A single Xeon Platinum 8160 costs $1000 more than the entire dual 8 core Talos system, has less threads, less cache, lower base and turbo clocks, and less memory channels. Even an EPYC CPU comparable to what two 8 core Power9 CPUs provide is more than the entire Talos system.
And even after you buy the newest x86 CPU you still are forced to run binary blobs on undocumented and highly privileged processors.
I assume you have some evidence to corroborate your assertion
>undocumented and highly privileged processors
where's the documentation on these processors?
I wasn't meaning to imply that the Z80 wasn't a proven design, just that the main reason why they are still around today is because of the codebase which exists for them.
>where's the documentation on these processors?
Undocumented can also mean that no documentation is publicly available, Intel has internal documentation on those parts of their CPUs but don't release it for obvious reasons.
and where are the cpu schematics for this power 9 processor?
that's the firmware, where are the cpu schematics?
they're behind a 6 figure paywall which requires you don't release them
>Undocumented can also mean no documentation publicly available
all you gullible faggots dropped $5k on this system because it was "open" yet none of you are considered privileged enough to view these "open" documents.
so basically, they felt for the "open" meme and got jew'd?
they lost $5000
You just click the links in the openpower page, the IBM portal needs a user account but openpower page is fine, at least on all the links I've tried.
Everyone semi-literate understands that you can just git the firmware source code and download the spec sheets, this is an open software machine, not yet open silicon.
The FSF has endorsed this machine.
I would like to have a machine where even the silicon itself is libre but no one is going to get there if the steps taken to get there are attacked for not being perfect.
Shitpost on your botnet machine because the alternatives don't reach the nirvana fallacy which you don't even uphold.
what's the point of "open" firmware if you have no idea what's on the chip? for all anyone knows the firmware goes on one piece and there's a completely seperate botnet somewhere else.
The sentiment is great but it's meaningless if the hardware isn't open and it definitely doesn't justify the price tag.
>PowerPC 64-bit EABI little-endian
IBM just calls it an ABI (not "embedded") in their docs, why the fuck does debian want to call it "el"?
I can't wait to buy one of these second hand on fleabay with my yearly salary. Kinda jealous.
If anything, this serves as a testament of why closed source software is shit; you can't get it to run on another architecture and are wholly dependent on the vendors making their applications software available for it.
What's the point of open anything unless you can scan each layer of every single CPU?
Reducing the unknowns is better, otherwise we'd all stick to windows and solaris.
This machine has potentially an infinite support cycle by the community, even when IBM stops supporting POWER9 you can still patch vulnerabilities.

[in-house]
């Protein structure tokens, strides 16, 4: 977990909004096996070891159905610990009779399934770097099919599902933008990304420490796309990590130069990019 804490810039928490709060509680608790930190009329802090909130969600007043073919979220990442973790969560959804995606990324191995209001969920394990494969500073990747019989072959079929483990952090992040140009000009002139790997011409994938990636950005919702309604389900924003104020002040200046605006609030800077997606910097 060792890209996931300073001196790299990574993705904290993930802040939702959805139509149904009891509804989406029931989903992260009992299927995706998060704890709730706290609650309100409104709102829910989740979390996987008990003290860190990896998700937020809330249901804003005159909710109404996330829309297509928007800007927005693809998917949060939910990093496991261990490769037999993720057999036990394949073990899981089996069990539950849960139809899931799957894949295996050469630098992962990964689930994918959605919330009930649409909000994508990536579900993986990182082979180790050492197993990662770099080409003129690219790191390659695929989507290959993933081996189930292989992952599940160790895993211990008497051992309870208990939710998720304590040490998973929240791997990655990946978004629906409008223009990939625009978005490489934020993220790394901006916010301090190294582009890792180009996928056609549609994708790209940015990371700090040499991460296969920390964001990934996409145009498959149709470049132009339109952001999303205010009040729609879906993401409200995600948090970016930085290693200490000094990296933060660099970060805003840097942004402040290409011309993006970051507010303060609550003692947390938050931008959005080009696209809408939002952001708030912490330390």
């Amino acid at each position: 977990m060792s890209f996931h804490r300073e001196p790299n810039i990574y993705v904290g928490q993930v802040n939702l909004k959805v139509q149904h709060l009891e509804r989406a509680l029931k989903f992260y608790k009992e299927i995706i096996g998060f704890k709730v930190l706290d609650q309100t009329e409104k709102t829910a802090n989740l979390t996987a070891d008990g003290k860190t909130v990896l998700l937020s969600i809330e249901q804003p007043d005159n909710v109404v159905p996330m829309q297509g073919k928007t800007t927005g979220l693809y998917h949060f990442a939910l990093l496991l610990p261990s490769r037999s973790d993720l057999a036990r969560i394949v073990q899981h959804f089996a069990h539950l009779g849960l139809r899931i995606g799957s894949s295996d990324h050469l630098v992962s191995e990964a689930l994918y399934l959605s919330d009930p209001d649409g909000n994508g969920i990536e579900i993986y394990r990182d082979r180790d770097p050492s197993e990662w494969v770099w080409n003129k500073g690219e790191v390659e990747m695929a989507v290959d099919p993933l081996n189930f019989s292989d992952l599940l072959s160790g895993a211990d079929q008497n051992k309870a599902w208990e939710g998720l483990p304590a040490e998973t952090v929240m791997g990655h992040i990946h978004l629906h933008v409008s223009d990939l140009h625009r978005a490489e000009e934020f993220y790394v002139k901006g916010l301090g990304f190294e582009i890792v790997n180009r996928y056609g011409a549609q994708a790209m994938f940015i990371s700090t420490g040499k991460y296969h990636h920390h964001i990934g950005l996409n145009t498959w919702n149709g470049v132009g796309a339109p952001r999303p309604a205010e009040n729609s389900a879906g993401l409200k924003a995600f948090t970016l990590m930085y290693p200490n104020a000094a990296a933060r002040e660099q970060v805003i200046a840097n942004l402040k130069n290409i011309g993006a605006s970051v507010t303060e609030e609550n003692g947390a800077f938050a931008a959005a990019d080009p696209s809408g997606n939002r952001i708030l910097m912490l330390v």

Spanish: endian little
English: little endian
Nothing you can do about it gringo.
>linux is NOT a productivity OS
What are the top 100 OS used in supercomputers ?
>what's the point of "open" firmware if you have no idea what's on the chip? for all anyone knows the firmware goes on one piece and there's a completely seperate botnet somewhere else.
>The sentiment is great but it's meaningless if the hardware isn't open and it definitely doesn't justify the price tag.
Do you remember how history went ?
Before the mid 80s everything when software was shared there was no license, blueprints were available, and then progressively each years some hardware and software was closed it was made more obscure.
To be honest I think it's a miracle that we are slowly going backwards on this, 100% libre software/hardware will only be achieved by slow upgrades with the years passing by and I hope that when we achieve that we won't go back to the nightmare we actually are living.
I just hope that people won't make the mistakes we made I don't want people to suffer like today all these suspicions all these abuses are damaging morally and mentally to everyone.
>A single Xeon Platinum 8160 costs $1000 more than the entire dual 8 core Talos system, has less threads, less cache, lower base and turbo clocks, and less memory channels.
It can run in 8-socket configs and has full-width AVX512 execution units though.
to distinguish it from older, obsolete ppc64 ABIs
>It can run in 8-socket configs
In theory so can the larger socket Power9 CPUs, the ones in the Talos system are the equivalent of the W-Series Xeon while IBM has also has a larger version which is for servers. Also the Xeons in the 8 socket config still are only limited to being directly connected to 3 other CPUs since each only has 3 UPI links.
>full-width AVX512 execution units
True, but to be fair if you are at the point where a significant portion of your code is 512 intrinsics then you may as well just port it to CUDA or OpenCL.
If you are willing to take a step back in terms of processing power you can get most of the way to 100% libre software and hardware. Most microcontrollers have massive manuals which describe in great detail each register and how each module operates, some have display hardware and many have USB. A computer made with these could only get more libre if the VHDL of the silicon was released.